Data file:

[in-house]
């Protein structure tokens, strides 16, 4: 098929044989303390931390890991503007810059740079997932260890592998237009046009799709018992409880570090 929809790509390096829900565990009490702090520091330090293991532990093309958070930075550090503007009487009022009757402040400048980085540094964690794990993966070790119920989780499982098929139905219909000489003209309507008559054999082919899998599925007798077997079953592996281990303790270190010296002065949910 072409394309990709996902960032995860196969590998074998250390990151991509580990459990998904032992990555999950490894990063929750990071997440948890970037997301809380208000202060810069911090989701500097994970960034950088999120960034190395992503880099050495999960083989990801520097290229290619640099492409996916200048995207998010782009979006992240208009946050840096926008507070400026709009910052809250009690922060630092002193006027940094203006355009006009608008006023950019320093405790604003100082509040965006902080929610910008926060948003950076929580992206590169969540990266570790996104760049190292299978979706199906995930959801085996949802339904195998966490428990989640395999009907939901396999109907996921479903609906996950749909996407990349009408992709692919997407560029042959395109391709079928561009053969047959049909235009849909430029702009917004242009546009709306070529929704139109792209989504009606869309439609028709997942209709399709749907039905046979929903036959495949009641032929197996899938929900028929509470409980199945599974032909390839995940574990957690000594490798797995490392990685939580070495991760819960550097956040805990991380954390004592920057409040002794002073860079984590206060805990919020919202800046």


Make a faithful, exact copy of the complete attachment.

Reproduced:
[in-house]
């Protein structure tokens, strides 16, 4: 098929044989303390931390890991503007810059740079997932260890592998237009046009799709018992409880570090 929809790509390096829900565990009490702090520091330090293991532990093309958070930075550090503007009487009022009757402040400048980085540094964690794990993966070790119920989780499982098929139905219909000489003209309507008559054999082919899998599925007798077997079953592996281990303790270190010296002065949910 072409394309990709996902960032995860196969590998074998250390990151991509580990459990998904032992990555999950490894990063929750990071997440948890970037997301809380208000202060810069911090989701500097994970960034950088999120960034190395992503880099050495999960083989990801520097290229290619640099492409996916200048995207998010782009979006992240208009946050840096926008507070400026709009910052809250009690922060630092002193006027940094203006355009006009608008006023950019320093405790604003100082509040965006902080929610910008926060948003950076929580992206590169969540990266570790996104760049190292299978979706199906995930959801085996949802339904195998966490428990989640395999009907939901396999109907996921479903609906996950749909996407990349009408992709692919997407560029042959395109391709079928561009053969047959049909235009849909430029702009917004242009546009709306070529929704139109792209989504009606869309439609028709997942209709399709749907039905046979929903036959495949009641032929197996899938929900028929509470409980199945599974032909390839995940574990957690000594490798797995490392990685939580070495991760819960550097956040805990991380954390004592920057409040002794002073860079984590206060805990919020919202800046």